Byock told the story of a beloved elderly cousin whose health status was deteriorating following cardiac artery bypass surgery. She was seriously depressed and believed she was dying; she pleaded with her family to let her go home to die, but her cardiologist argued that she should be transferred to a rehabilitation facility. The woman was transferred to rehab and she became severely malnourished as she continued to decline. The family approached Byock for advice, and he suggested his cousin be allowed to move home with nursing and hospice care. He intervened with the cardiologist, and the cardiologist acquiesced after a time, albeit reluctantly, to the woman's return home. "Edith's cardiologist thought we were crazy," Byock said.

Once home, Byock's cousin's condition improved, and her depression lifted. Within five weeks, she had "graduated from hospice," Byock said. He said she credits him and hospice with saving her life. "In hospice care, we are the only area of medicine where you have to be a little embarrassed about saving lives," he quipped.

Human relations
The family anecdotes underscored one of Byock's central themes, that "the fundamental nature of serious illness and certainly, the nature of death is only partly medical, it is intensely personal for the individual and all who love them. The notion of being a human being has no meaning outside of relationship. We matter to one another," he said.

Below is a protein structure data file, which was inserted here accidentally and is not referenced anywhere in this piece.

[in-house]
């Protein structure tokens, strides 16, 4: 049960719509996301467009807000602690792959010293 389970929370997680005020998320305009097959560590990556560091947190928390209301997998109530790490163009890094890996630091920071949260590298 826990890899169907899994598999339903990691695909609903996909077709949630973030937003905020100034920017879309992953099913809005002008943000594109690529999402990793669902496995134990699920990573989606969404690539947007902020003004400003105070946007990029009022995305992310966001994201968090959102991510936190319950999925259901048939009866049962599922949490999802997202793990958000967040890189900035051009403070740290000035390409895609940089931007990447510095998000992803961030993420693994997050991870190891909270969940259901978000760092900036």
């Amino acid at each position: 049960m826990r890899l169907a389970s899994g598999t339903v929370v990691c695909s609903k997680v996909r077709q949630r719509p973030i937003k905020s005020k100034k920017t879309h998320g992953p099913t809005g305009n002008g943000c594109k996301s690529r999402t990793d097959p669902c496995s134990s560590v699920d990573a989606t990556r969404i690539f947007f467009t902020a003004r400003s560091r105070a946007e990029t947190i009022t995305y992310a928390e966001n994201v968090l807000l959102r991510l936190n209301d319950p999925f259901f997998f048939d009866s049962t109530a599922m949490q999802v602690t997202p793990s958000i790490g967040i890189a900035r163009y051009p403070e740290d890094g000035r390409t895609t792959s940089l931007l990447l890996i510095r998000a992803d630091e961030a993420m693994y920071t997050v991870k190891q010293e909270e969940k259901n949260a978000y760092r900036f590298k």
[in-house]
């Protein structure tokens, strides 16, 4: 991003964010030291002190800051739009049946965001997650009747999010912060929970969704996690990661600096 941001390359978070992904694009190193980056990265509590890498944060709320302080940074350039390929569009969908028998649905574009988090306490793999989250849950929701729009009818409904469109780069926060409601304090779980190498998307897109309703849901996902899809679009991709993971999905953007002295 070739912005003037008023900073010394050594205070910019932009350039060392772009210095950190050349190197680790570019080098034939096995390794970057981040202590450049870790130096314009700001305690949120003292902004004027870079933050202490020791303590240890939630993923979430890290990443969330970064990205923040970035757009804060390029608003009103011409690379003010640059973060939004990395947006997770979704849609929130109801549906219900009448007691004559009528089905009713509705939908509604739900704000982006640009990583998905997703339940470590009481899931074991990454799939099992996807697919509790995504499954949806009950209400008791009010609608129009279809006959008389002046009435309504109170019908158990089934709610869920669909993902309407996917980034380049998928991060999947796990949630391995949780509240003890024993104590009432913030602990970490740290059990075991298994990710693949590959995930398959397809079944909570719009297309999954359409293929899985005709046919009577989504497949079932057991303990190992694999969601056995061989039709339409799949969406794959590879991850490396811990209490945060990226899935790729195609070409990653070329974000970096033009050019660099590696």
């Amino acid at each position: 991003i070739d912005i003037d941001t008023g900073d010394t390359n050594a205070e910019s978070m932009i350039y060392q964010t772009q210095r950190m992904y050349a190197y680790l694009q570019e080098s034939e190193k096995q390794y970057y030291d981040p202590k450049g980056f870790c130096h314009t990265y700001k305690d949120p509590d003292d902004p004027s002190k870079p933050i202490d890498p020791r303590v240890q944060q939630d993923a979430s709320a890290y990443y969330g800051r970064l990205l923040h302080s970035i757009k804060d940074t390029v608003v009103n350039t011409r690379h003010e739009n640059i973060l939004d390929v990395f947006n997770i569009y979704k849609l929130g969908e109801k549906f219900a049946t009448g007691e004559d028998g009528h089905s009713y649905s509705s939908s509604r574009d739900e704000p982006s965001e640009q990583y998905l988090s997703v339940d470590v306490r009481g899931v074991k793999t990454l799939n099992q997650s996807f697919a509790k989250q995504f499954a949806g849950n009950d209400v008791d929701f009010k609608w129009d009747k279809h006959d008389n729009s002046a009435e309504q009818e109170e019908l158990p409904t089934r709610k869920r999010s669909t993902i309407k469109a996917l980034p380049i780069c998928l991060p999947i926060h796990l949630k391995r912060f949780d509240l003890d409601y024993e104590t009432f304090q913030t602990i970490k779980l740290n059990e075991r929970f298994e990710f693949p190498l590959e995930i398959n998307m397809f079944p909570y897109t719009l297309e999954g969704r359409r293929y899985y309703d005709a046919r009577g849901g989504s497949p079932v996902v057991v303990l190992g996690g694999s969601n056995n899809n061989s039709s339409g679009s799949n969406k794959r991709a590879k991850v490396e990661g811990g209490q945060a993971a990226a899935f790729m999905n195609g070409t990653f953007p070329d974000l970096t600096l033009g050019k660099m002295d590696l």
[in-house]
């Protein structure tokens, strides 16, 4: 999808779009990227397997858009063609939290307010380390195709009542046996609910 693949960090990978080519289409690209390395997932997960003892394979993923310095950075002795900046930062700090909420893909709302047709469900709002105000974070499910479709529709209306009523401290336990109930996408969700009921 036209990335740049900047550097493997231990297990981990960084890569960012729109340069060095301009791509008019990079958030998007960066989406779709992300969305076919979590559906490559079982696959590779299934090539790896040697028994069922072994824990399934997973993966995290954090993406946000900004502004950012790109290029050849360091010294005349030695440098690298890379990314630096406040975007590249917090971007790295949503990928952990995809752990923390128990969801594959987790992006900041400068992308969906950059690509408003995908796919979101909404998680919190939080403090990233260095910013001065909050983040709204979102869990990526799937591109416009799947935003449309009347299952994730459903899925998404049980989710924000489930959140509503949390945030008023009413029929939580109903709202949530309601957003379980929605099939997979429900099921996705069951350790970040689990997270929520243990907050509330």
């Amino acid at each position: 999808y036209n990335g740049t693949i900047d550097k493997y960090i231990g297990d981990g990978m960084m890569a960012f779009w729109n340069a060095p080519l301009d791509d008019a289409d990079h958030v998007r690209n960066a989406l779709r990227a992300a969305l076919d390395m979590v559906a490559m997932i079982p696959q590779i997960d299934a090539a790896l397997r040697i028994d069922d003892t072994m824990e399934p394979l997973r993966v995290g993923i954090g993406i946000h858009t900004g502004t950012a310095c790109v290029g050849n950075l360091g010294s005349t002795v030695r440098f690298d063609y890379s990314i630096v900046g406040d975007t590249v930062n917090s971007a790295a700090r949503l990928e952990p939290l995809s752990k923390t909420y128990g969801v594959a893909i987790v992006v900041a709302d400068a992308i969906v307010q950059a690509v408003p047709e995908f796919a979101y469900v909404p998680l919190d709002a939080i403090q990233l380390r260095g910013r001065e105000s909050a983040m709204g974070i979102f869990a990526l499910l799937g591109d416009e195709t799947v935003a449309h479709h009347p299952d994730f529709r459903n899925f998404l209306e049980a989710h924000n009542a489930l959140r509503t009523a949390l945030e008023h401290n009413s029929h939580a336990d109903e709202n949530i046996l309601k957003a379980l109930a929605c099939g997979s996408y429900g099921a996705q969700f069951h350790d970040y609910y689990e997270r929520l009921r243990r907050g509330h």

Byock said he starts relationships with new palliative care patients by telling them that, in addition to providing the best treatments for their conditions and symptoms, he wants to attend to their overall well-being. He will tell a patient: "In focusing on your physical health, I don't want to ignore how this illness affects your personal life, your family, your hopes, your fears."

The best end-of-life care does not derive from a one-size-fits-all model, Byock said. "In palliative care, we become an expert on patients, one family at a time. The very definition of quality involves care being consistent with the values and preferences of the people we serve."


Copyright © 2013 by the Catholic Health Association of the United States
For reprint permission, contact Betty Crosby or call (314) 253-3477.

Copyright © 2013 by the Catholic Health Association of the United States

For reprint permission, contact Betty Crosby or call (314) 253-3490.